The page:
• The patient contracted COVID-19 soon after he was diagnosed with cancer
  • He did not receive any treatment for cancer when he got hospitalized due to COVID-19
  • Doctors did not expect regression or remission in his case as his cancer was aggressive

A COVID-19 infection may have helped the cancer cells to disappear in a 61-year-old man in the U.K. who has been battling an aggressive terminal stage III lymphoma, a study has found.

The unidentified man was hospitalized with COVID-19 soon after he was diagnosed with cancer involving multiple tumors all over his body. During his stay at the hospital, the man's condition improved and he was discharged after 11 days. Four months later, the patient's scans and test results showed that the multiple tumors mostly disappeared from his body, stated the study published in the British Journal of Haematology.

According to the study, the patient did not receive any treatment for lymphoma during the hospitalization due to his poor health and history of a failed kidney transplant. Moreover, he was not provided with any treatment involving steroids or therapies for COVID-19 infection, which could have possibly caused the remission of cancer cells.

Lymphoma is cancer that affects the lymphatic system that acts as the germ-fighting network in the human body.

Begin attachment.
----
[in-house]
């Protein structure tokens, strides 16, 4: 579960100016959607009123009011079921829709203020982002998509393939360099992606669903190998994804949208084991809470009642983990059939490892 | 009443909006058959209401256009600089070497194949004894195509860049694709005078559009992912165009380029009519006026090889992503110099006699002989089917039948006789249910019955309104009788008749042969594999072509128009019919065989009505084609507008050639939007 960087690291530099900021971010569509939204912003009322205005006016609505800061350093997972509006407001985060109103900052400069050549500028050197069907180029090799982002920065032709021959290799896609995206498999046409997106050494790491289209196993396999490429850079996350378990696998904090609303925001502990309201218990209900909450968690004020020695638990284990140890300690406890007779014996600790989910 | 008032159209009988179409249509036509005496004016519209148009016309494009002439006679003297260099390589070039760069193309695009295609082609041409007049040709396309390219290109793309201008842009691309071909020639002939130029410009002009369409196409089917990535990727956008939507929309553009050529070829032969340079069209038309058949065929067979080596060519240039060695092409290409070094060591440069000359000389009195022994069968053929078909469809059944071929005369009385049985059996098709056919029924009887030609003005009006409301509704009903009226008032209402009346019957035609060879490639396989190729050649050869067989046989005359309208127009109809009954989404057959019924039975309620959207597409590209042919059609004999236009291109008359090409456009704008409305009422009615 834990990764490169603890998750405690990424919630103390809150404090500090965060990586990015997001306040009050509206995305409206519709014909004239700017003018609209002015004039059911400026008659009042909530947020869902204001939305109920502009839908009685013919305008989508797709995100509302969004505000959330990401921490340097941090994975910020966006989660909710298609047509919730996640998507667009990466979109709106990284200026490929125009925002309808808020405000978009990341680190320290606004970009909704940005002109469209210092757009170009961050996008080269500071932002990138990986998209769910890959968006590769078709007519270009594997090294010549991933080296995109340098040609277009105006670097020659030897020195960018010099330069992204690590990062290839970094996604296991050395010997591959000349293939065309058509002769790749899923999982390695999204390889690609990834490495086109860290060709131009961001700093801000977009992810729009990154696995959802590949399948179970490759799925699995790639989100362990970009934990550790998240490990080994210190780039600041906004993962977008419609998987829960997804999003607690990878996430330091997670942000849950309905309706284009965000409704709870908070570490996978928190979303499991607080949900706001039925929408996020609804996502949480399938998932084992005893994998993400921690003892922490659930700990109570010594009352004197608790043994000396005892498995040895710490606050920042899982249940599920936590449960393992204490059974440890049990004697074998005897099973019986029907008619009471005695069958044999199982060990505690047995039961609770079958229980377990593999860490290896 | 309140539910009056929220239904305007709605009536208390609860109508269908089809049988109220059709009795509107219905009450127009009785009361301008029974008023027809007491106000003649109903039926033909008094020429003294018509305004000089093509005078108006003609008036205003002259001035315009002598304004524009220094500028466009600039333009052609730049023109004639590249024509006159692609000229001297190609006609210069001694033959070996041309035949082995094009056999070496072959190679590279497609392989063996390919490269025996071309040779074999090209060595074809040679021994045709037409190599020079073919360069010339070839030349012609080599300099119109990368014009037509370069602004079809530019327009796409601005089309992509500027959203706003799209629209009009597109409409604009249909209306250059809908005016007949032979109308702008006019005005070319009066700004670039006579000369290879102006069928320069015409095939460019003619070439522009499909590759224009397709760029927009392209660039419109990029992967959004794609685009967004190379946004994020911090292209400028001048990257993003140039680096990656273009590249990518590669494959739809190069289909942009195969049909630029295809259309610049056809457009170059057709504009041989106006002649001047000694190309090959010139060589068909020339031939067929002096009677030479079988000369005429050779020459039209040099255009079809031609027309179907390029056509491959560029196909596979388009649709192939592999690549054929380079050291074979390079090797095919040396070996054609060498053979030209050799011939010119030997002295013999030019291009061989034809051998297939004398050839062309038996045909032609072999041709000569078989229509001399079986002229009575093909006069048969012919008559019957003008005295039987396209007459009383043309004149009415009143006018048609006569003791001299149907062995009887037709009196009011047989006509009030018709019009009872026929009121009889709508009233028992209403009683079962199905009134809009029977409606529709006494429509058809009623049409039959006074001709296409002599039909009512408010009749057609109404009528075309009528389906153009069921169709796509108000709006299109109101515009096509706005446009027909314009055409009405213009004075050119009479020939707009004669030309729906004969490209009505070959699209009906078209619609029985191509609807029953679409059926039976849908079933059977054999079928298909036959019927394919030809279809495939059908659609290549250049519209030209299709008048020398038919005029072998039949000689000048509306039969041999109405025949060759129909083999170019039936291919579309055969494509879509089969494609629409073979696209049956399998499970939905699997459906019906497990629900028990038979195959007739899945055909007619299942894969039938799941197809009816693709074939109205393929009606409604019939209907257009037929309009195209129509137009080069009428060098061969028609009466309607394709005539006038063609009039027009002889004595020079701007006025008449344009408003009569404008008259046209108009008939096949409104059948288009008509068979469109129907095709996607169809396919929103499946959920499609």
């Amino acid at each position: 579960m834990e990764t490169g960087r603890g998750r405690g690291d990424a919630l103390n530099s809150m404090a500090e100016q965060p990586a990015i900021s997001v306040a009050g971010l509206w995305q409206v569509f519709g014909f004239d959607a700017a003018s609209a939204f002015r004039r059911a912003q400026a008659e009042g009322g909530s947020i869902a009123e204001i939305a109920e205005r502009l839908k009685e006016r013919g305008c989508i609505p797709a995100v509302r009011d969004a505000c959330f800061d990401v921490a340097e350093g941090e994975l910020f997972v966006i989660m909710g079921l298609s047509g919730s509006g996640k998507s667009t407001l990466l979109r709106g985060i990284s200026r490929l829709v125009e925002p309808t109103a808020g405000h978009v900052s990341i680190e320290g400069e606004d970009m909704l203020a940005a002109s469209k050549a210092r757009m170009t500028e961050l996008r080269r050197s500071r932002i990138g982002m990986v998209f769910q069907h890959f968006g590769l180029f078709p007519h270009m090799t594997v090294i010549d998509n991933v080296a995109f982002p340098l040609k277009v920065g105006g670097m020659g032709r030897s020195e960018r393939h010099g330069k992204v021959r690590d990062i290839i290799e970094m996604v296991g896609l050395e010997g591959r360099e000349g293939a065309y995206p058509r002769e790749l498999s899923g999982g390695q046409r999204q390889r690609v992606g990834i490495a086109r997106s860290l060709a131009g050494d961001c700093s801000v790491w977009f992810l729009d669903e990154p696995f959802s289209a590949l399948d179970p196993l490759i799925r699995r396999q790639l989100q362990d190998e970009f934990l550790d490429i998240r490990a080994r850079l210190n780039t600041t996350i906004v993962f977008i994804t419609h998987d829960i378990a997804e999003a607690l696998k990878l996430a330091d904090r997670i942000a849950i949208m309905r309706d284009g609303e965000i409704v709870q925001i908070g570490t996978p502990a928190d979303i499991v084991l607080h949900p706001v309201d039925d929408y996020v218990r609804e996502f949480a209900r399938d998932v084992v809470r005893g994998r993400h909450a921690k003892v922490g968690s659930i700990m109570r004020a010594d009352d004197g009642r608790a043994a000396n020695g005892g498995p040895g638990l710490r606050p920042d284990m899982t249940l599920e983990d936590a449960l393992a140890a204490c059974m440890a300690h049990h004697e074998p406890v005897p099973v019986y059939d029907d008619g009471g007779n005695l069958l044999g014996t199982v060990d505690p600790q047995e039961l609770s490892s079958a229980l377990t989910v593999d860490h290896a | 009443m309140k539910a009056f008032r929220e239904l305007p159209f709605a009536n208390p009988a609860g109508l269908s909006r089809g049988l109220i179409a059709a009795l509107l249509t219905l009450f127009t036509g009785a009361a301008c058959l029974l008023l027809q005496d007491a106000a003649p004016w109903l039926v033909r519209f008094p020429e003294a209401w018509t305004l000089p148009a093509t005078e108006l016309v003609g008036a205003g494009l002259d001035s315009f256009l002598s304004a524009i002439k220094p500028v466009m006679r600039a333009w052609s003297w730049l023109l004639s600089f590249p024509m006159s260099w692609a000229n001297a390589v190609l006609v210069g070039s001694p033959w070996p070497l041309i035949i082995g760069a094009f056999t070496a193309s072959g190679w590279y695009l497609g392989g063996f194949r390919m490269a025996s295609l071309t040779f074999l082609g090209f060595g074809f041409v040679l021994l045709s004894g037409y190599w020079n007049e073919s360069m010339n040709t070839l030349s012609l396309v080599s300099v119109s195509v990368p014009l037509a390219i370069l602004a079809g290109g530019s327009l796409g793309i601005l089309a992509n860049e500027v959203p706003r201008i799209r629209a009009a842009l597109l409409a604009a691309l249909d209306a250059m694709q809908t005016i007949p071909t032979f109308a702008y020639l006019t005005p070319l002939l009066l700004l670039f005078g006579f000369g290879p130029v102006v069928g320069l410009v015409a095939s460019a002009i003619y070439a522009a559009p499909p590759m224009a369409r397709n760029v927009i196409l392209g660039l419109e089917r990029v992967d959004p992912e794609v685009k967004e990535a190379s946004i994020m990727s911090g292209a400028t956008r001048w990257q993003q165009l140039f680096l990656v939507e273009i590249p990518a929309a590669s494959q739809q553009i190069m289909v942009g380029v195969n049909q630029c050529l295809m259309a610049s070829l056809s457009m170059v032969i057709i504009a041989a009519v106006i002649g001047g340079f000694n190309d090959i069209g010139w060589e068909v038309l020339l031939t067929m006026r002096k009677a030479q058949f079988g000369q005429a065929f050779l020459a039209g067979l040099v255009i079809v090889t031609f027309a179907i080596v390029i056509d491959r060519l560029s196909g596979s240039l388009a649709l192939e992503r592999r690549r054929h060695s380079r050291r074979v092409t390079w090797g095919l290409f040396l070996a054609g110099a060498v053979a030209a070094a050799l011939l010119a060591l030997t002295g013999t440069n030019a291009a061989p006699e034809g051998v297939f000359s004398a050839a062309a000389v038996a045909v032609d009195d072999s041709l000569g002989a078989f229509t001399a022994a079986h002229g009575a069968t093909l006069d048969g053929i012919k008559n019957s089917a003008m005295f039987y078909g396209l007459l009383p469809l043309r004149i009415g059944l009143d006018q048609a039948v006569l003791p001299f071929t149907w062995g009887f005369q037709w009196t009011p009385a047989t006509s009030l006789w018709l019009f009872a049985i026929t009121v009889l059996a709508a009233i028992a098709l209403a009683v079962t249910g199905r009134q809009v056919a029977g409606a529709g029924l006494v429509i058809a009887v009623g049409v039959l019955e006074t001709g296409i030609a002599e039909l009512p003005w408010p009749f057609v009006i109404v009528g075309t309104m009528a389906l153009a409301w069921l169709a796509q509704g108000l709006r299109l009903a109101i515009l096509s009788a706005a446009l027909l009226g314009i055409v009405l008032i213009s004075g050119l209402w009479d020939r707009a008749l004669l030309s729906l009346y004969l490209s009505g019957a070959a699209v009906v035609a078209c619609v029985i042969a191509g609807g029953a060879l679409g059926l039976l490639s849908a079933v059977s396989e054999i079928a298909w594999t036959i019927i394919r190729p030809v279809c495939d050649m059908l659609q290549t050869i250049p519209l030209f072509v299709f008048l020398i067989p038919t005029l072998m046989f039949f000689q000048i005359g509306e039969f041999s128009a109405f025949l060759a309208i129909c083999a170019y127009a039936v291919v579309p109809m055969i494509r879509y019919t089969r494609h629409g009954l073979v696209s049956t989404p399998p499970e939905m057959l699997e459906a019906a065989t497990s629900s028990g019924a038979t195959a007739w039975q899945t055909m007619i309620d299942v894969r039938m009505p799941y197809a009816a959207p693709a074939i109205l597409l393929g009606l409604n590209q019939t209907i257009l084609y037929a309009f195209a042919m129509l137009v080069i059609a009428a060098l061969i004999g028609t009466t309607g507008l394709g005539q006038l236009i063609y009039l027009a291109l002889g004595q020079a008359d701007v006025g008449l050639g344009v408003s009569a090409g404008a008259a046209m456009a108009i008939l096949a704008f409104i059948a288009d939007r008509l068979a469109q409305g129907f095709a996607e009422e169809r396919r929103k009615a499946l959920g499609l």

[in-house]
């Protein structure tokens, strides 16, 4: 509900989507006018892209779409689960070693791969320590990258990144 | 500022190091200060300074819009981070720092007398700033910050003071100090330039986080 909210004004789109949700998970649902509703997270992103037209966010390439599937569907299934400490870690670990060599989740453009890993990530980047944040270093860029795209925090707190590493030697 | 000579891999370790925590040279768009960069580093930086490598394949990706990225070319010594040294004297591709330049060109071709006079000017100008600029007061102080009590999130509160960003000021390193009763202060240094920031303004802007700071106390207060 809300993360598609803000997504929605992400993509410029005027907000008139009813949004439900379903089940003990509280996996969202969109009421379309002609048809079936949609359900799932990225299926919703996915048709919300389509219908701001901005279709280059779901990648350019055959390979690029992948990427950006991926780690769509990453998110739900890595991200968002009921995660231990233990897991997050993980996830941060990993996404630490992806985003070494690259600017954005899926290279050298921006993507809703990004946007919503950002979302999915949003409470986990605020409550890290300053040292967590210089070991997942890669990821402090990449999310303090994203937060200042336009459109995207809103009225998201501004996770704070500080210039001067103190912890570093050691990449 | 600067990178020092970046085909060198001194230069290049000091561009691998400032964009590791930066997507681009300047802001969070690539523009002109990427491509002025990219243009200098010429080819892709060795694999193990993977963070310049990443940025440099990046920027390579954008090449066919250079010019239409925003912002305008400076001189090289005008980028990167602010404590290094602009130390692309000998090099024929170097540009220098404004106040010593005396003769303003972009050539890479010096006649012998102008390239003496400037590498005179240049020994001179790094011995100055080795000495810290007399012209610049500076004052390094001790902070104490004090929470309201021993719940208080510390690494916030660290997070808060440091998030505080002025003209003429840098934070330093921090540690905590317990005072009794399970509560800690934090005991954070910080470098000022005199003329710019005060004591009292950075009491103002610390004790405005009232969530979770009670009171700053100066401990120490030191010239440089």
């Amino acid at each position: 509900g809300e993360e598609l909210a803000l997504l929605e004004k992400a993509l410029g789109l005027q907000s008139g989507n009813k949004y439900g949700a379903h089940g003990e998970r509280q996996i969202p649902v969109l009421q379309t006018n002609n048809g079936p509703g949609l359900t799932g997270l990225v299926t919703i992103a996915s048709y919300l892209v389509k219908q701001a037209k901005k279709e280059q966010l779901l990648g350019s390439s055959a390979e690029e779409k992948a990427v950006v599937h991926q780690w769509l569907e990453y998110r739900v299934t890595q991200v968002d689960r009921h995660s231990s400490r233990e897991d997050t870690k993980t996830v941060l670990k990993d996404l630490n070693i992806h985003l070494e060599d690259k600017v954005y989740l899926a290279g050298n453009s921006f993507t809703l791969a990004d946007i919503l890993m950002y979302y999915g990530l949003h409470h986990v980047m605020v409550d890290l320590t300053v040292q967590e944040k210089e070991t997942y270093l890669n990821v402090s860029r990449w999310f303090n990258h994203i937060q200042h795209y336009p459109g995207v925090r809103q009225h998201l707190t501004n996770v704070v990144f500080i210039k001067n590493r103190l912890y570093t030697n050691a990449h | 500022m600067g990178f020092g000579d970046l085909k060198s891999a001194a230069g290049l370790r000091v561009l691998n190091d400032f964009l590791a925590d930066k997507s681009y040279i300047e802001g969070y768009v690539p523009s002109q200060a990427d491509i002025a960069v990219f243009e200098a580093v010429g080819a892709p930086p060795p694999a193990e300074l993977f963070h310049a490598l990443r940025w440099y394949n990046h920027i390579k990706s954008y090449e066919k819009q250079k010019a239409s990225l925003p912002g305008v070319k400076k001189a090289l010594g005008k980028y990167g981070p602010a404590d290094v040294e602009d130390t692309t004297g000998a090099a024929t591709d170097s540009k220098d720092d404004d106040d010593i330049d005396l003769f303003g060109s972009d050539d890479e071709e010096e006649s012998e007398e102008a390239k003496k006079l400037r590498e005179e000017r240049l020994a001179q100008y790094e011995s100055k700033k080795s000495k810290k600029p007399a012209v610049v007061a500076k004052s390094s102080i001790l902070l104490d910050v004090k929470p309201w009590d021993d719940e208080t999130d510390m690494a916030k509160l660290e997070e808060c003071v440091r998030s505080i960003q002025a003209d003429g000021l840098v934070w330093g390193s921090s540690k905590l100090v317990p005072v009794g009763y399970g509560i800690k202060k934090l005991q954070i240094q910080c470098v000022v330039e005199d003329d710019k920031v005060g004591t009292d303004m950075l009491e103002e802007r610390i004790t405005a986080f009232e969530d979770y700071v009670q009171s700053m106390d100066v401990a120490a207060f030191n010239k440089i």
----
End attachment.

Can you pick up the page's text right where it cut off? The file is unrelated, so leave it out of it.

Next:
Asked if the remission shown in the patient's case was due to COVID-19 infection, Dr. Jonathan Friedberg, director of the James P. Wilmot Cancer Institute at the University of Rochester Medical Center in New York, told Forbes: "We can't be 100% sure. For many types of lymphoma, there have been well-described spontaneous regressions and remissions."

However, the doctors were not expecting a possibility of regression in the man's case, as his lymphoma was aggressive and so the results were surprising.

"For one type of lymphoma (follicular), up to 25% of patients can have spontaneous remission. But in this case, the lymphoma was more aggressive, and spontaneous regressions and remissions are rare. It is pretty surprising in this case and certainly intriguing," Friedberg explained.

There have been reports of patients' incurable cancers getting cured after viral infections, although such cases are rare, according to New York Post.

The study explained that remissions in such cases are caused by Cytokines, the body's immune response to viruses. Usually, the immune responses are specific to pathogens, but they can sometimes have more widespread effects, causing rare remissions of cancers.

"We hypothesize that the SARS-CoV-2 infection triggered an anti-tumor immune response, as has been described with other infections in the context of high-grade non-Hodgkin lymphoma," the experts said in the study.

Although it is uncertain if the remission in the patient's case is permanent, the finding opens a new area of research where scientists can evaluate how the immune response to the viruses can have anti-cancer properties.

Representation. Omicron's BA.2 subvariant is harder to detect due to genetic changes. Pixabay